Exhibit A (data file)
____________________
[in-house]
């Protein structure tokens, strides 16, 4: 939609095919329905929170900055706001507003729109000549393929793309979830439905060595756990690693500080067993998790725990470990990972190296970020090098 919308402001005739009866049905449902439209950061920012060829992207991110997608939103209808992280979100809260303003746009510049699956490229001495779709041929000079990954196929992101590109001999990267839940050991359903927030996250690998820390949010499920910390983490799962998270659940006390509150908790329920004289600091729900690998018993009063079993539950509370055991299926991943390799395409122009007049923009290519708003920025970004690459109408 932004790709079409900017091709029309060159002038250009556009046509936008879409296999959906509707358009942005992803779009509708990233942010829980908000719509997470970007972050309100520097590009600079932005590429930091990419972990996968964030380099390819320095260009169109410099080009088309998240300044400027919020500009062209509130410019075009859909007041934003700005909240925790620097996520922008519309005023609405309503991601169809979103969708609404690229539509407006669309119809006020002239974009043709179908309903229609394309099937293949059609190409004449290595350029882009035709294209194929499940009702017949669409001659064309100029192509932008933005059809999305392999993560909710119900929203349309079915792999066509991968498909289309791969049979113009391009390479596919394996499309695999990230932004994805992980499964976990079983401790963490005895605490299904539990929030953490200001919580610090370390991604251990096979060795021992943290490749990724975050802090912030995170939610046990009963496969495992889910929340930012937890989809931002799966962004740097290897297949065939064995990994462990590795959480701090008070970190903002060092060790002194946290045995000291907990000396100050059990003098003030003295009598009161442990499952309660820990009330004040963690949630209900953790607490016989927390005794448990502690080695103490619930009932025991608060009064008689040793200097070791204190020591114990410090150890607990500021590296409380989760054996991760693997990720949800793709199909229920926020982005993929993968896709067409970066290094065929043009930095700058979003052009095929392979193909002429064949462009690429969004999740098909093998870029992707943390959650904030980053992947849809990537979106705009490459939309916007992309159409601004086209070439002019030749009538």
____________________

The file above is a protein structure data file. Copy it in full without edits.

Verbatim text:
[in-house]
């Protein structure tokens, strides 16, 4: 939609095919329905929170900055706001507003729109000549393929793309979830439905060595756990690693500080067993998790725990470990990972190296970020090098 919308402001005739009866049905449902439209950061920012060829992207991110997608939103209808992280979100809260303003746009510049699956490229001495779709041929000079990954196929992101590109001999990267839940050991359903927030996250690998820390949010499920910390983490799962998270659940006390509150908790329920004289600091729900690998018993009063079993539950509370055991299926991943390799395409122009007049923009290519708003920025970004690459109408 932004790709079409900017091709029309060159002038250009556009046509936008879409296999959906509707358009942005992803779009509708990233942010829980908000719509997470970007972050309100520097590009600079932005590429930091990419972990996968964030380099390819320095260009169109410099080009088309998240300044400027919020500009062209509130410019075009859909007041934003700005909240925790620097996520922008519309005023609405309503991601169809979103969708609404690229539509407006669309119809006020002239974009043709179908309903229609394309099937293949059609190409004449290595350029882009035709294209194929499940009702017949669409001659064309100029192509932008933005059809999305392999993560909710119900929203349309079915792999066509991968498909289309791969049979113009391009390479596919394996499309695999990230932004994805992980499964976990079983401790963490005895605490299904539990929030953490200001919580610090370390991604251990096979060795021992943290490749990724975050802090912030995170939610046990009963496969495992889910929340930012937890989809931002799966962004740097290897297949065939064995990994462990590795959480701090008070970190903002060092060790002194946290045995000291907990000396100050059990003098003030003295009598009161442990499952309660820990009330004040963690949630209900953790607490016989927390005794448990502690080695103490619930009932025991608060009064008689040793200097070791204190020591114990410090150890607990500021590296409380989760054996991760693997990720949800793709199909229920926020982005993929993968896709067409970066290094065929043009930095700058979003052009095929392979193909002429064949462009690429969004999740098909093998870029992707943390959650904030980053992947849809990537979106705009490459939309916007992309159409601004086209070439002019030749009538």